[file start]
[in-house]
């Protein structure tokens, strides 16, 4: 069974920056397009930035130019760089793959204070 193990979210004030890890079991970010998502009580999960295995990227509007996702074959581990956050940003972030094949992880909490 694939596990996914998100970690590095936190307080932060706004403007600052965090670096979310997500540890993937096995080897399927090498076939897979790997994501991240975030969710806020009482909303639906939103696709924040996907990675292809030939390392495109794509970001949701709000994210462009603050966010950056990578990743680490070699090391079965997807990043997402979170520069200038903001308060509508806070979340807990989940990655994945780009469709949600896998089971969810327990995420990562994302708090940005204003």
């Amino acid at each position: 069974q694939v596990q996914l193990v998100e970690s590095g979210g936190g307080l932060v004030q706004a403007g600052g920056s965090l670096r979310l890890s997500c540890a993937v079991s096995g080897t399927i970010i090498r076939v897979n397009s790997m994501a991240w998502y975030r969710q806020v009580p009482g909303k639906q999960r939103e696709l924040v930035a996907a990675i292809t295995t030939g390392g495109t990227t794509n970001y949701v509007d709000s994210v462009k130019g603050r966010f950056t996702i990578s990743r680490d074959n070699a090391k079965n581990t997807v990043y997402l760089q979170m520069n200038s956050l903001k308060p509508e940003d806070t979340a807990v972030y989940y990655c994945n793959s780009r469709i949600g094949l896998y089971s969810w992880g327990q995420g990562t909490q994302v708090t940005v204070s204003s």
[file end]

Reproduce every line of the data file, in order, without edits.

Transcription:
[in-house]
């Protein structure tokens, strides 16, 4: 069974920056397009930035130019760089793959204070 193990979210004030890890079991970010998502009580999960295995990227509007996702074959581990956050940003972030094949992880909490 694939596990996914998100970690590095936190307080932060706004403007600052965090670096979310997500540890993937096995080897399927090498076939897979790997994501991240975030969710806020009482909303639906939103696709924040996907990675292809030939390392495109794509970001949701709000994210462009603050966010950056990578990743680490070699090391079965997807990043997402979170520069200038903001308060509508806070979340807990989940990655994945780009469709949600896998089971969810327990995420990562994302708090940005204003």
């Amino acid at each position: 069974q694939v596990q996914l193990v998100e970690s590095g979210g936190g307080l932060v004030q706004a403007g600052g920056s965090l670096r979310l890890s997500c540890a993937v079991s096995g080897t399927i970010i090498r076939v897979n397009s790997m994501a991240w998502y975030r969710q806020v009580p009482g909303k639906q999960r939103e696709l924040v930035a996907a990675i292809t295995t030939g390392g495109t990227t794509n970001y949701v509007d709000s994210v462009k130019g603050r966010f950056t996702i990578s990743r680490d074959n070699a090391k079965n581990t997807v990043y997402l760089q979170m520069n200038s956050l903001k308060p509508e940003d806070t979340a807990v972030y989940y990655c994945n793959s780009r469709i949600g094949l896998y089971s969810w992880g327990q995420g990562t909490q994302v708090t940005v204070s204003s």